Last Sunday

Today we said a reluctant goodbye to our church family. This community has been so important to us the last 9 months and has helped us grow and heal in ways we did not expect.

I could go on and on, but there are a a few things I want to share. When we finally decided to land at RUMC at the end of our church tour, it was in large part because it met some significant criteria. 1) Women were welcome as equal pastoral leaders; 2) The majority of the congregants were not white; 3) The style/theology/music/teaching were something we could both wholeheartedly agree on. This is by no means a perfect place, but it was perfect of us in this season.

When we first visited RUMC last summer, the pastor, a wonderful woman whose sermon made me cry, was preparing for a new position at a different church. I was really bummed b/c I really connected with her, but Rev. G., who took her place, has been amazing. One great thing about the Methodist church in general is that it's really hard for the church to become all about the senior pastor, b/c that position rotates. There is a lot of focus on lay involvement and leadership.

Anyway, Rev. G. has been a great example of humility, grace, and gifted speaking. My favorite sermon he gave recounted his childhood experience as the son of agricultural workers. He recalled attending church as a child where women were expected to stay in their "place." Even as a child, he could not understand why these church men, who received such racist treatment at their jobs, turned around to extend sexist treatment to the women in their community. He went on to highlight the reasons why women and men should serve and lead together, and how God has entrusted all with gifts.

What's perhaps most amazing to me is that this is really normal in our church. In other words, it's not weird for the associate minister and pastoral intern to both be women. It's not weird for women (myself included) to serve communion or read Scripture or speak. It's not weird for the ten or so members who have been there 40 years, both black and white, to be truly good friends. In fact, all this is easy. No one has to explain it. No one has to say, "let's be intentional about including everyone and making sure both women and men are leading." It just is. If you're there, you're a part. Everyone gets an equal seat at the table, because it's God's table.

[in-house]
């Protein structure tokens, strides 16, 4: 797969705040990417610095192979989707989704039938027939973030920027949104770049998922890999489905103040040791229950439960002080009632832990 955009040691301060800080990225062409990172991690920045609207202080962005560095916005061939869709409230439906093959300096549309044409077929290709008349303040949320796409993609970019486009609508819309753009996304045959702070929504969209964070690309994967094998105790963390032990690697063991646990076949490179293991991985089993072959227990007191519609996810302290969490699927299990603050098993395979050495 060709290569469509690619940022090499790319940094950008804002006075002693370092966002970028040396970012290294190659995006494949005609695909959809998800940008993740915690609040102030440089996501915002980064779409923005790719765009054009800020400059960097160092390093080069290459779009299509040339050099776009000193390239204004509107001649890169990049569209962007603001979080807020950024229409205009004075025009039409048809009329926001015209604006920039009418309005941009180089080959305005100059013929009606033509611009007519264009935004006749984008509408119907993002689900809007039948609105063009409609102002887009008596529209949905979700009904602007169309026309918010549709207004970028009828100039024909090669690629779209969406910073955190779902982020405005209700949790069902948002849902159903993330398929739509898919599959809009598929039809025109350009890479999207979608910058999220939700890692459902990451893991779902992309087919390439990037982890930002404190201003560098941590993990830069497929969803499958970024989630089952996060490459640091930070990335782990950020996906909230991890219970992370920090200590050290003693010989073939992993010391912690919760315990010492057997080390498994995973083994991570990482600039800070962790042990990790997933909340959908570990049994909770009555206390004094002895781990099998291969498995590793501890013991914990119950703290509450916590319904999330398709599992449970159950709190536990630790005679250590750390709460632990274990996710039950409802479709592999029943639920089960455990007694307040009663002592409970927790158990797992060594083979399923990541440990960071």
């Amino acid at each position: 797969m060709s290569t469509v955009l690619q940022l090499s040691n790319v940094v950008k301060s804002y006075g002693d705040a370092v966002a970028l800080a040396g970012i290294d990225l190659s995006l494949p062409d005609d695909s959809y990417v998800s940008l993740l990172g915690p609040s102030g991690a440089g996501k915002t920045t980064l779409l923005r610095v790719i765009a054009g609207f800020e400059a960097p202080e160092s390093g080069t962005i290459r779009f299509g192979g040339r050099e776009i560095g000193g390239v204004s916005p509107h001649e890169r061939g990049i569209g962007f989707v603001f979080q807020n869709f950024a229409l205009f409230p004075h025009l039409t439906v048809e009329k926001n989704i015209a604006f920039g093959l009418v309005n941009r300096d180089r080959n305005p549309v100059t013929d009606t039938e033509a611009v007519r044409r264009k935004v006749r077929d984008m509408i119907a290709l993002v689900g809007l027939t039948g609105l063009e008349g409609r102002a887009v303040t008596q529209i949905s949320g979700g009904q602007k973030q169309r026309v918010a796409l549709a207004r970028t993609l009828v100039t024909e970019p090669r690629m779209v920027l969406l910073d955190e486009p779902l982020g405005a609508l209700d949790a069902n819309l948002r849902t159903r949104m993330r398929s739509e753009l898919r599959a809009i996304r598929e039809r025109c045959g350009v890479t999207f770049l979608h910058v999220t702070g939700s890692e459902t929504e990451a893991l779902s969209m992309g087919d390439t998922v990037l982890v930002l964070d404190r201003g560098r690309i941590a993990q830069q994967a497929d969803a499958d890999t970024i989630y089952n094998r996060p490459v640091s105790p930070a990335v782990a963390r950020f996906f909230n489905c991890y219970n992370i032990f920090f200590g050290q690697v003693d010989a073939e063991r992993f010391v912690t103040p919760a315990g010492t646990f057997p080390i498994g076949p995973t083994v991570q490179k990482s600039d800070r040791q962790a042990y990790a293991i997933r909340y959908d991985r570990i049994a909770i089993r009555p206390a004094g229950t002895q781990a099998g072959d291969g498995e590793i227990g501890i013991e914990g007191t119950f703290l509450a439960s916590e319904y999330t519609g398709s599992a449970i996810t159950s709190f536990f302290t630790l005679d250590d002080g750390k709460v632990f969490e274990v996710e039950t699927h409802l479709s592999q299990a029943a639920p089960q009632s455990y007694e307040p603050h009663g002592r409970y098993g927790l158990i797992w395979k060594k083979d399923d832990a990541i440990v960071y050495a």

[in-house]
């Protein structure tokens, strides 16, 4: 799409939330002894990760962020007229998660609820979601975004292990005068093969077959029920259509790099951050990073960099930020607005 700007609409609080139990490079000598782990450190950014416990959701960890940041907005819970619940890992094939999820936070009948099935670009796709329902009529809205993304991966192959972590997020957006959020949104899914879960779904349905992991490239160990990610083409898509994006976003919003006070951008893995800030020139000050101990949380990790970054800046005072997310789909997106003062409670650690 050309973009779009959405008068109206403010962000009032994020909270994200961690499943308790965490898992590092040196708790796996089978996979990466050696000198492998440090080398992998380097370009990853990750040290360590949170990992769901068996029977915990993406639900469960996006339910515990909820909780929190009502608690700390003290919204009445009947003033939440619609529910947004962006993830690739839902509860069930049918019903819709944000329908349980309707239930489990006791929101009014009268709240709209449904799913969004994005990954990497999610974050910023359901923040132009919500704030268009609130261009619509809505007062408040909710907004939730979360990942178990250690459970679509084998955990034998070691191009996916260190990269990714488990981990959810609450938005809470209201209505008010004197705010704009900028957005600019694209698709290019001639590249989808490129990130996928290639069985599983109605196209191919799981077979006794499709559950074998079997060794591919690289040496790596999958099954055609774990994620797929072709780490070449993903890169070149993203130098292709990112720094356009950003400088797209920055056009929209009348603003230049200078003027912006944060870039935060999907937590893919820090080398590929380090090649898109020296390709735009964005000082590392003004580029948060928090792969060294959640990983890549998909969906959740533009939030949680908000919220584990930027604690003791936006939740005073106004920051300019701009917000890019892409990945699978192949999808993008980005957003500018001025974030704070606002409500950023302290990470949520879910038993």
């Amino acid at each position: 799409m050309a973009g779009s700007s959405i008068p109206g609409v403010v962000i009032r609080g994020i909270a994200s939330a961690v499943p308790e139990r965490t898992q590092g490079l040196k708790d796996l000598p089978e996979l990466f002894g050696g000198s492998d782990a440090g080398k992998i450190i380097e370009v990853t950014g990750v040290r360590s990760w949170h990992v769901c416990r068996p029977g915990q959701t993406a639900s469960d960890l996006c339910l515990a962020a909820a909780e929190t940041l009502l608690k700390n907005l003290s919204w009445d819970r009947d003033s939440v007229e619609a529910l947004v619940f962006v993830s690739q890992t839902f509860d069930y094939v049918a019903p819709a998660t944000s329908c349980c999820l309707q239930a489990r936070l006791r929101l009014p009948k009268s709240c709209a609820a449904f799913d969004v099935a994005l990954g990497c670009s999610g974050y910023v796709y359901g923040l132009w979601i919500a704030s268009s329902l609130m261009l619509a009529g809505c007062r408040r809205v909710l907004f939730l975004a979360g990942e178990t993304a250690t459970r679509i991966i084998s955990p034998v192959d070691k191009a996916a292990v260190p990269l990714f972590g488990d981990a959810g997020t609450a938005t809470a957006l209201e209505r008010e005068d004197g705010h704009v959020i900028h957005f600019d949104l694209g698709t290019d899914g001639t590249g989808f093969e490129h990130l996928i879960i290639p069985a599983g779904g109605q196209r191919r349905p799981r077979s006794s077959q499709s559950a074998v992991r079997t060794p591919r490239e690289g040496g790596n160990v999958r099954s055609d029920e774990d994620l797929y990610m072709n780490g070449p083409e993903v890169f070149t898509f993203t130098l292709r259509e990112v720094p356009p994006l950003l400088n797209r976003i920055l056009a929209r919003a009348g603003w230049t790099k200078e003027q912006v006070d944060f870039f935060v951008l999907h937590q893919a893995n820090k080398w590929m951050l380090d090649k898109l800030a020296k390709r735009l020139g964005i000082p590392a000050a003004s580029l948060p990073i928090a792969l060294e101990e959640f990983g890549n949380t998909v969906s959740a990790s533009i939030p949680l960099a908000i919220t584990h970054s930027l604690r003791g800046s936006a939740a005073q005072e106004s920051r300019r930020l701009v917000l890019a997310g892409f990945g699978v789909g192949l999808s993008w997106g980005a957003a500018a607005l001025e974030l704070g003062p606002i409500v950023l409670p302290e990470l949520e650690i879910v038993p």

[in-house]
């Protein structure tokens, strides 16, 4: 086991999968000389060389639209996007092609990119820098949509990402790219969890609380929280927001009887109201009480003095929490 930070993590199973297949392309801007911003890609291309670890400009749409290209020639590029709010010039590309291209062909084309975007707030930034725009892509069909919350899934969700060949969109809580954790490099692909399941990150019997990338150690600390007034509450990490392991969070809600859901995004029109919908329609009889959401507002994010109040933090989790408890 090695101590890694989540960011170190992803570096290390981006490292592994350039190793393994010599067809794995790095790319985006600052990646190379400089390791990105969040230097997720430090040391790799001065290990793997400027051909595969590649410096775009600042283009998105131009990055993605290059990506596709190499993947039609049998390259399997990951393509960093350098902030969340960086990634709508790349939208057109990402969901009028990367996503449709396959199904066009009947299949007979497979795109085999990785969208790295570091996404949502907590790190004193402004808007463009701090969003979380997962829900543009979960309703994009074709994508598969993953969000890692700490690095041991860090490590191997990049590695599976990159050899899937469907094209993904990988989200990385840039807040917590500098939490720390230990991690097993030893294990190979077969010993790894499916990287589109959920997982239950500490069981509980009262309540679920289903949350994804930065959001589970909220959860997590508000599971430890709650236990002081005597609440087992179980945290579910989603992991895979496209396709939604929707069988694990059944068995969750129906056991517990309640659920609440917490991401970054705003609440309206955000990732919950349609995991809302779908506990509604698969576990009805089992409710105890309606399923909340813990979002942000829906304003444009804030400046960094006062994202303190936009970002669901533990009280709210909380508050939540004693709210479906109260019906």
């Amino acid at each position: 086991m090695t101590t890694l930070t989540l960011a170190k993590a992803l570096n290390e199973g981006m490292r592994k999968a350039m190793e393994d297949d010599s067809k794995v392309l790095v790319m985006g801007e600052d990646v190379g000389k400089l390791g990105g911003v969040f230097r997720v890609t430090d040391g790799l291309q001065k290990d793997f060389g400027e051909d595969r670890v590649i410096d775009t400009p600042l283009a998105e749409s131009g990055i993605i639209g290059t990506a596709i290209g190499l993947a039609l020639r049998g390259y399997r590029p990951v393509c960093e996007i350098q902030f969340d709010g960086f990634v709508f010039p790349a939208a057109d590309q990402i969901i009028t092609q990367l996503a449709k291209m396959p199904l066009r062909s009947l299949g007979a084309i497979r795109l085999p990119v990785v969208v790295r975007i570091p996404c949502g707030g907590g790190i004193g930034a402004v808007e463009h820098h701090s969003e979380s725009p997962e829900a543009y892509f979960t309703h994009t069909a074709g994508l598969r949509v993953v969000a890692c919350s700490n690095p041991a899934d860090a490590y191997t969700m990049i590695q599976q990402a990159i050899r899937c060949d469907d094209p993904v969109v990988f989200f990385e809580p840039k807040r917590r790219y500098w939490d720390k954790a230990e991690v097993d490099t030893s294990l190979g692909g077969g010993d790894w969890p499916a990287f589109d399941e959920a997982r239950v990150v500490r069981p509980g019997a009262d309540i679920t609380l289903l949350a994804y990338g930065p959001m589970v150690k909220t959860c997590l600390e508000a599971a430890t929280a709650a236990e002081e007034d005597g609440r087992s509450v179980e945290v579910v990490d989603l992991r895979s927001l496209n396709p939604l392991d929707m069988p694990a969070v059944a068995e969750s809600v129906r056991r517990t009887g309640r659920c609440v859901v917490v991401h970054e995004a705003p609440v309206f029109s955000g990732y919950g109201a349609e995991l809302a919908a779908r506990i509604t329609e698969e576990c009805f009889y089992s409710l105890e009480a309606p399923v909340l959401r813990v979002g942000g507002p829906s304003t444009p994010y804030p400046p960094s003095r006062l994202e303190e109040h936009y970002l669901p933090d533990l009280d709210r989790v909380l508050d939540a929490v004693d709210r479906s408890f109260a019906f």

The other major way God used RUMC has been to expose our prejudices. One pitfall of educated white folks is that we like to assume we've learned not to be racist on some level. Or we think, "I'm not prejudiced like that person, I'm way better than that." But if I'm being really candid, probably each Sunday served to show me some ridiculous prejudice I hold. Like I would be surprised to hear an African American woman had a certain job. As much as it pains me to admit it, it's the truth. I want to be as unassuming as RUMC is.

I felt like God met me there, like the Spirit was ministering to me on multiple levels all the time. I believe I heard God's voice in both words and action. As Eric said, this church gives us hope. Hope for our own spiritual lives, hope for unity among all Christians, and hope for the world.

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